Kenneth Branagh’s second attempt to popularize Shakespeare for the screen (Henry V was the first) yields a smashing piece of entertainment. The comedy was cut and deprived of its urban setting so that the whole thing could be shot in and around a 14th-century Tuscan villa, but the trade-off seems worth it, and most of the cast shinesI especially enjoyed Michael Keaton. Denzel Washington is sufficiently elegant to enable one to forget his American accent most of the time. Branagh may be the price we have to pay to get Emma Thompson, yet they’re both more at home than Keanu Reeves. If you appreciate the effort to make Shakespeare comprehensible, the high spirits, sensual trappings, and juicy language of this buoyant, handsome 1993 production are pretty contagious. PG-13, 111 min. (JR)… Read more »

Man Bites Dog

In theory this well-shot, low-budget, black-and-white pseudodocumentary and satiric dark comedy (1992), codirected by and starring Remy Belvaux, Andre Bonzel, and Benoit Poelvoorde, should have been scathing. (The original French title literally means It Happened Close to Where You Live.) A documentary crew headed by director Belvaux and cameraman Bonzel film the exploits of a small-town serial killer and tiresome autodidact (Poelvoorde) who carefully explains his techniques and airs his opinions about life and art; gradually the crew become more and more implicated in the killer’s crimes, which include rape and theft as well as murder. The media’s heroizing of serial killers is certainly ripe for unpacking, but this bold yet rather self-satisfied treatment of the theme often seems nearly as heartless and exploitive as what it’s attacking. What emerges is fairly original in look and feel, but not terribly convincing. In French with subtitles. NC-17, 95 min. (JR)… Read more »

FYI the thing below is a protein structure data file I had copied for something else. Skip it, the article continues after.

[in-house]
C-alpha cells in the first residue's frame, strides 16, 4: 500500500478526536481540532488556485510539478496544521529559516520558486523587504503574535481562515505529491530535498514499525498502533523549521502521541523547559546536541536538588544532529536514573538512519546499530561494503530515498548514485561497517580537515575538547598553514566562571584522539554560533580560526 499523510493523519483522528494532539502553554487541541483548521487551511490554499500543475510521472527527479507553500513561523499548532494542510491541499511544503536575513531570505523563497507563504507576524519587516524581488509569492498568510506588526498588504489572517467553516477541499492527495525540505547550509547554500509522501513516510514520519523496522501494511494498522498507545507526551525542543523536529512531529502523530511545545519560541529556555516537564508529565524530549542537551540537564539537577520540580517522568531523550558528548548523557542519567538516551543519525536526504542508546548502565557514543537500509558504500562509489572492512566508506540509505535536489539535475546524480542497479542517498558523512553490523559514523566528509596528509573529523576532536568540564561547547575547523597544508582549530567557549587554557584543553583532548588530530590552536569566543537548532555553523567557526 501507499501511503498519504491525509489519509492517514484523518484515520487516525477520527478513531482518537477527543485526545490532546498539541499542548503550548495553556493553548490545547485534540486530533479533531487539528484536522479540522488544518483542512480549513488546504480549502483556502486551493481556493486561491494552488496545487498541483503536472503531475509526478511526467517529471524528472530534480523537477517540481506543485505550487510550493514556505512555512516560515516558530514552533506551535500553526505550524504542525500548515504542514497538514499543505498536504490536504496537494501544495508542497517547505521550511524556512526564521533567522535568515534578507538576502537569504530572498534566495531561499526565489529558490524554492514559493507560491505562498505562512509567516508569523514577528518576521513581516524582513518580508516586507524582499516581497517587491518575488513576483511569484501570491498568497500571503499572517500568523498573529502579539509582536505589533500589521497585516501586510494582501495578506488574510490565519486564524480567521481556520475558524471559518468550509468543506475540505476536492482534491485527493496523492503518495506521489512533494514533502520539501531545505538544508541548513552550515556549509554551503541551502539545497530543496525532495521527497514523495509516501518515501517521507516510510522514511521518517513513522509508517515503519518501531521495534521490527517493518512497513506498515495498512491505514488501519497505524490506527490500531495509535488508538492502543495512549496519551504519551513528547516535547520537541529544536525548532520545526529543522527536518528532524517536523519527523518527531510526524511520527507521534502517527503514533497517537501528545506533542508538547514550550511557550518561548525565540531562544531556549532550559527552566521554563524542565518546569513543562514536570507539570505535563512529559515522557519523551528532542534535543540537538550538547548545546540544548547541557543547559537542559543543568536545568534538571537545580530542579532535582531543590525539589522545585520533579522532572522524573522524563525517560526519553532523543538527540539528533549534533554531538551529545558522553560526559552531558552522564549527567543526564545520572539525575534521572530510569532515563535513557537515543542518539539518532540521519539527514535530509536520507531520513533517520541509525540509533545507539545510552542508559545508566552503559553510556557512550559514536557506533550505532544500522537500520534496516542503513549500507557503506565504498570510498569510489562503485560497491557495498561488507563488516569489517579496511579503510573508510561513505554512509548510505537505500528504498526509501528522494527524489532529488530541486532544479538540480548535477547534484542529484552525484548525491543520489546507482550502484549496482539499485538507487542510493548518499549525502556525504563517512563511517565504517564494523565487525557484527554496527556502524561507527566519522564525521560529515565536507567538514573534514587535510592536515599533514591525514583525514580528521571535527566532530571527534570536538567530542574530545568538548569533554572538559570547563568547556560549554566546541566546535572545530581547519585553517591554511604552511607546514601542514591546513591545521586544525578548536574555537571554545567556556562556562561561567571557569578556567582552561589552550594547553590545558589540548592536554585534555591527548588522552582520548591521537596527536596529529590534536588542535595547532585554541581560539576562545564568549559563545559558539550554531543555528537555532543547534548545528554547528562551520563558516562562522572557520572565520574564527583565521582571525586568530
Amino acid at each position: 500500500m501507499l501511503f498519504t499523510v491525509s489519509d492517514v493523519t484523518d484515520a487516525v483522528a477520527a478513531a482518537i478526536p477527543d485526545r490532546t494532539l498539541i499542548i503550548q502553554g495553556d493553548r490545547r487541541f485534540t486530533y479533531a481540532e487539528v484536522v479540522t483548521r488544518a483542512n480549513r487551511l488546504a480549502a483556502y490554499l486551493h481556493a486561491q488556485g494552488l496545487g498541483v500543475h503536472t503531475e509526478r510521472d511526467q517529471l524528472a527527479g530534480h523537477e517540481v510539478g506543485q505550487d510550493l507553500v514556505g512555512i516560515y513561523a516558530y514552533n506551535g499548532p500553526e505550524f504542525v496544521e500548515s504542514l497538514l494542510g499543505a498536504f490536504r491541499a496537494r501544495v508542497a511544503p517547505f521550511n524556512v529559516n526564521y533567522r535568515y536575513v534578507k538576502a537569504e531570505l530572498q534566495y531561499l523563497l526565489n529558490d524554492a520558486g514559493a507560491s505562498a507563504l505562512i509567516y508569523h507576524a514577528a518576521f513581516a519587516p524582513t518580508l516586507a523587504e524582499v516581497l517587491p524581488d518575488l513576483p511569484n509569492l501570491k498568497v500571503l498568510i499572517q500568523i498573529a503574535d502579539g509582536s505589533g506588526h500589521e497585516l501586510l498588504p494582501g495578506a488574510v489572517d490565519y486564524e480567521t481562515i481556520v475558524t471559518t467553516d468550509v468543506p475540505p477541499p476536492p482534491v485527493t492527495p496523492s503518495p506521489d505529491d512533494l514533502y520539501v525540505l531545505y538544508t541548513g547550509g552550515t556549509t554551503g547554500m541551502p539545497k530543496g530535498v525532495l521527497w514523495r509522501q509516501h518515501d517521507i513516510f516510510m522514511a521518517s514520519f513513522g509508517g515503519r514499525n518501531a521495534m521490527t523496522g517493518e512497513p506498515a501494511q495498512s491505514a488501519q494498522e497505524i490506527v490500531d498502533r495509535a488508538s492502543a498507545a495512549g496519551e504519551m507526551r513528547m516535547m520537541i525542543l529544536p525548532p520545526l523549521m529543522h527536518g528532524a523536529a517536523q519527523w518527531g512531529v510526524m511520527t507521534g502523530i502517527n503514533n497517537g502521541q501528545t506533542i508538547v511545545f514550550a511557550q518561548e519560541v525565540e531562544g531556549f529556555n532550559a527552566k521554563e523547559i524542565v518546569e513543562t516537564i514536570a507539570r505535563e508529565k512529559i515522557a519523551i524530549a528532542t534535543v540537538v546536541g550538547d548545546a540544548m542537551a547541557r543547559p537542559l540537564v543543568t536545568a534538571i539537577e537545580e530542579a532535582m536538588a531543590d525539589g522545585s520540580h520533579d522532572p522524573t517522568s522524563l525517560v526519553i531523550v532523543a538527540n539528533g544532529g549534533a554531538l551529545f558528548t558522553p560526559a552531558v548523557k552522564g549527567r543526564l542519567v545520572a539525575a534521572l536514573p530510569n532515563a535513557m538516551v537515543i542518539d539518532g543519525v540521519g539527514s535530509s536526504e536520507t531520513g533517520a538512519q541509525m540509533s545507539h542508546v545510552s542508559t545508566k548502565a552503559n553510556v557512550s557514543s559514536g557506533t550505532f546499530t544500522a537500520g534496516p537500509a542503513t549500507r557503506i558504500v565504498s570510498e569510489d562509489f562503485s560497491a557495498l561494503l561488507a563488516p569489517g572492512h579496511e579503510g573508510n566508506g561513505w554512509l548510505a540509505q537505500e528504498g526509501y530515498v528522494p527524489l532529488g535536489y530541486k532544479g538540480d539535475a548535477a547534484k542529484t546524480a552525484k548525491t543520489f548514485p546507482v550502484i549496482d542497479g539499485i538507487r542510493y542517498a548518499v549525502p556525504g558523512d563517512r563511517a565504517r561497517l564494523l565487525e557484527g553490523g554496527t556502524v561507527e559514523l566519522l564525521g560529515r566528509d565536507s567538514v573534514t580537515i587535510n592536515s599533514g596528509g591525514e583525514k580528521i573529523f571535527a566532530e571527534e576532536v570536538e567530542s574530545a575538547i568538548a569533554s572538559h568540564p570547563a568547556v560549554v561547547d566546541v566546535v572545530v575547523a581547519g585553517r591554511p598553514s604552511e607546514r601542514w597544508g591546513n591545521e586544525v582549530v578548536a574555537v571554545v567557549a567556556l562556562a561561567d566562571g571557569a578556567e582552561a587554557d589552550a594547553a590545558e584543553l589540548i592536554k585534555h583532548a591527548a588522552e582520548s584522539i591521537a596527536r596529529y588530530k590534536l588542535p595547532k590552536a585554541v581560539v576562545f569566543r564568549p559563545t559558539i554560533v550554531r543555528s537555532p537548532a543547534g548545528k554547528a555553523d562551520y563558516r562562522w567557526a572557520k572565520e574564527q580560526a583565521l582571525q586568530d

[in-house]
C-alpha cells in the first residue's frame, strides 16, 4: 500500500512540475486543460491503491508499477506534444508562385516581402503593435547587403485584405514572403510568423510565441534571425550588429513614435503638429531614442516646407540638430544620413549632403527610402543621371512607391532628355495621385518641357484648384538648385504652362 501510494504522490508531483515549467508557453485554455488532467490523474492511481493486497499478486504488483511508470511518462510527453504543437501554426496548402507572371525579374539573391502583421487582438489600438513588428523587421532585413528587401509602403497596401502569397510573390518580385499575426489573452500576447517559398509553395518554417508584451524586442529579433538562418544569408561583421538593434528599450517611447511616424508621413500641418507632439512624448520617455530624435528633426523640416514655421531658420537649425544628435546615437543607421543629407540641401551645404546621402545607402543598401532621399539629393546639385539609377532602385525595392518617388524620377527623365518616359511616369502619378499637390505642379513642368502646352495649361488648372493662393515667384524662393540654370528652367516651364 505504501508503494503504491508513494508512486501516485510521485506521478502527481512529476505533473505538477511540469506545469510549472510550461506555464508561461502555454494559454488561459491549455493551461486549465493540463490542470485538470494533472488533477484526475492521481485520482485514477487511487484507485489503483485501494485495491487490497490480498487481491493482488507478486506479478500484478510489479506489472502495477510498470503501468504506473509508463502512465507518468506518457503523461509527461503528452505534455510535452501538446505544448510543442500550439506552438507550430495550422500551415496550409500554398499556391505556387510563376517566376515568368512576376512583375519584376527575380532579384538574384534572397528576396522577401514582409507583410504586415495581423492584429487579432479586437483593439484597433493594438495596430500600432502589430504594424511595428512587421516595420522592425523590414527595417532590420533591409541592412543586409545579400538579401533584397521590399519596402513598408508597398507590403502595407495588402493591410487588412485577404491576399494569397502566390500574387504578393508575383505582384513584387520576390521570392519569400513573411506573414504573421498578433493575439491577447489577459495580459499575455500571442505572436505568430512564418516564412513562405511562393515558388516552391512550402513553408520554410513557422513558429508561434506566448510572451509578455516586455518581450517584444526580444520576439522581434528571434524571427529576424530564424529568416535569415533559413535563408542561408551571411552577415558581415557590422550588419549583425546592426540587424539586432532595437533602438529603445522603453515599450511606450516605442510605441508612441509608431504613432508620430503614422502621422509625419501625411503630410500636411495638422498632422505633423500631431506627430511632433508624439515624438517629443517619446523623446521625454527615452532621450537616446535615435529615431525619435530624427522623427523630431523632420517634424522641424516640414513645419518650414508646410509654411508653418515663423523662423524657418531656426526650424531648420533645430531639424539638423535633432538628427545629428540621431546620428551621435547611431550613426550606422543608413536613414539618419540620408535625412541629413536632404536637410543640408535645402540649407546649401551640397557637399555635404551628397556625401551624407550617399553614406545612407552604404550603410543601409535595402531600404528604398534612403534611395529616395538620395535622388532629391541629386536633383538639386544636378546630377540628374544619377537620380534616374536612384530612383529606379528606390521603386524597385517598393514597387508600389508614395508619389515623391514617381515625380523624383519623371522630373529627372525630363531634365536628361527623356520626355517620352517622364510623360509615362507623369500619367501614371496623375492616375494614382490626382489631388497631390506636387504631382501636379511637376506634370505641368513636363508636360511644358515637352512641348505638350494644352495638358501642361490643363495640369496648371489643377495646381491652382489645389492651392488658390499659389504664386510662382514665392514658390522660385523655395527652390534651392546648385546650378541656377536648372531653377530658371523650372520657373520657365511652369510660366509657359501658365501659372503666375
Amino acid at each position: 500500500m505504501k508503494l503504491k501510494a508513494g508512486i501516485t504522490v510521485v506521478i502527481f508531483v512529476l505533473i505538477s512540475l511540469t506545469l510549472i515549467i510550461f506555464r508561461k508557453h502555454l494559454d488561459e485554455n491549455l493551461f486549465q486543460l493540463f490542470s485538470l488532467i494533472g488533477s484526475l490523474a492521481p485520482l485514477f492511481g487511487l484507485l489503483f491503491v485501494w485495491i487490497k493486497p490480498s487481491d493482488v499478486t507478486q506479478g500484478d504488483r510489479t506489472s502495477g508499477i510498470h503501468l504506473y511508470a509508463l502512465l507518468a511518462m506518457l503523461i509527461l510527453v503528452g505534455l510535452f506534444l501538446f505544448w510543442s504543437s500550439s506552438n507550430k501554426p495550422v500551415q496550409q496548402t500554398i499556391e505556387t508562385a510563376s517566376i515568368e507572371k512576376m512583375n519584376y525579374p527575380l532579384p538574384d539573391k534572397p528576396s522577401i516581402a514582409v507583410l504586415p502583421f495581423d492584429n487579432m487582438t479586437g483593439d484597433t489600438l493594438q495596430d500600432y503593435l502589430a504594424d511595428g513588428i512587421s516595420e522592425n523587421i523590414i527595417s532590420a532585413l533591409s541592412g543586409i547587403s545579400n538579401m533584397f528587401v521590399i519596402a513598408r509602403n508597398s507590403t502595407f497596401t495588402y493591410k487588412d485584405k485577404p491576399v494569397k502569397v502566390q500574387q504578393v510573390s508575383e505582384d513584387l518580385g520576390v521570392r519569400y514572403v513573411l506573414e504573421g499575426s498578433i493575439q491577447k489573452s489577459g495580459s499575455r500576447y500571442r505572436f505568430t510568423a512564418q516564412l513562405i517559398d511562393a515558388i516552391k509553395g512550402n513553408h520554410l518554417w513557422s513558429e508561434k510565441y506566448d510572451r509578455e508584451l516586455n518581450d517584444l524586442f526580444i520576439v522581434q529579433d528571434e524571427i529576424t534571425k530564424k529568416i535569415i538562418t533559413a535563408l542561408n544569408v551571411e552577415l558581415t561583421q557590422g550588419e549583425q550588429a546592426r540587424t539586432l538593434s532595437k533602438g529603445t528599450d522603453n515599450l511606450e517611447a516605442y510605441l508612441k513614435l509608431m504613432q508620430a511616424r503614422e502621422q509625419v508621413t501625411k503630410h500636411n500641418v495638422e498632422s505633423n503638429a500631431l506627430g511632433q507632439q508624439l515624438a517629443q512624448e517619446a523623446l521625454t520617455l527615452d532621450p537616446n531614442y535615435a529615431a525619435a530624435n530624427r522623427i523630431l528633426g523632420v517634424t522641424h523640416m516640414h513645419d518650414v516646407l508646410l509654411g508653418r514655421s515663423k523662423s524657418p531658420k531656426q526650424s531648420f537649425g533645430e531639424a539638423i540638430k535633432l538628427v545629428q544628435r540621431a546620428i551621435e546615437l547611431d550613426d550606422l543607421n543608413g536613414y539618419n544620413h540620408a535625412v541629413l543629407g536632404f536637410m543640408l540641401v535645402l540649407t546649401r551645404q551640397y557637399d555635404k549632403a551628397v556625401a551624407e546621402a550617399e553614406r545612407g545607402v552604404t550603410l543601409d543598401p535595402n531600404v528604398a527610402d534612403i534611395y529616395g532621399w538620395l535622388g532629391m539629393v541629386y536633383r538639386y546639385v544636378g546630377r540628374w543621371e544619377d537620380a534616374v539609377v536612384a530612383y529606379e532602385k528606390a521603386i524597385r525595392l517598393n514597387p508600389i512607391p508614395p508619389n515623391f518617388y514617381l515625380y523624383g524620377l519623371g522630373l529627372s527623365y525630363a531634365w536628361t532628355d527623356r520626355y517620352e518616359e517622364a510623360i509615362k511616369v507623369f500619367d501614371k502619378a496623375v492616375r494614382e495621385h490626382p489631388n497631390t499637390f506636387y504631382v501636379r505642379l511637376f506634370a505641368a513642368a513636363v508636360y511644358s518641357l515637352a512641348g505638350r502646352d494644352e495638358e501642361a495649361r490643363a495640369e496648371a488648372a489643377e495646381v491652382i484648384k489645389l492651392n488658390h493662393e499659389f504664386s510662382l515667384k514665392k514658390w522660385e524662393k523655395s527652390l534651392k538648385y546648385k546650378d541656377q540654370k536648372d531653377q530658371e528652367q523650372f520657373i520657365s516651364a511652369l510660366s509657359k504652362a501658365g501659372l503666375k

Juno And The Paycock

Though praised when it came out (1930), Alfred Hitchcock’s film of Sean O’Casey’s play, with some of the original Dublin cast (including Sara Allgood as Juno), is a fairly deadly case of canned theater that’s pretty close to what Hitchcock many years later would refer to as photographs of people talking. (JR)… Read more »

Jamaica Inn

From the Chicago Reader (May 1, 1993). — J.R.